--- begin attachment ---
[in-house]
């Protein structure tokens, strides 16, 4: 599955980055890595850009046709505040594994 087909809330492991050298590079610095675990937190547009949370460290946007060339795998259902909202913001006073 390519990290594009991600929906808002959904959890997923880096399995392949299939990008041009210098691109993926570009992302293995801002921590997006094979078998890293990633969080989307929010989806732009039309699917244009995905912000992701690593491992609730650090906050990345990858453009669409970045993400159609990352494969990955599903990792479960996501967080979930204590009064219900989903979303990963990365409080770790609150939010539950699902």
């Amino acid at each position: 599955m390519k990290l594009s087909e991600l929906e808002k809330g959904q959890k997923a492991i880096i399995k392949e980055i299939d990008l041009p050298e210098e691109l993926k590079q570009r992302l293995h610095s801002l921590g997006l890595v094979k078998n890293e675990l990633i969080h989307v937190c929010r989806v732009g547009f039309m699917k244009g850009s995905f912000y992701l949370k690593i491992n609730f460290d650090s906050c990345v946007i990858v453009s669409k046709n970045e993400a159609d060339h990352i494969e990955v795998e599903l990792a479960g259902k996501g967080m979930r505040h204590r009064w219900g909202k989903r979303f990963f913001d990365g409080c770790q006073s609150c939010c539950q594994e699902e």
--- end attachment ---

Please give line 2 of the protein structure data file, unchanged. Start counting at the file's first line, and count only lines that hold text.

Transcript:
């Protein structure tokens, strides 16, 4: 599955980055890595850009046709505040594994 087909809330492991050298590079610095675990937190547009949370460290946007060339795998259902909202913001006073 390519990290594009991600929906808002959904959890997923880096399995392949299939990008041009210098691109993926570009992302293995801002921590997006094979078998890293990633969080989307929010989806732009039309699917244009995905912000992701690593491992609730650090906050990345990858453009669409970045993400159609990352494969990955599903990792479960996501967080979930204590009064219900989903979303990963990365409080770790609150939010539950699902």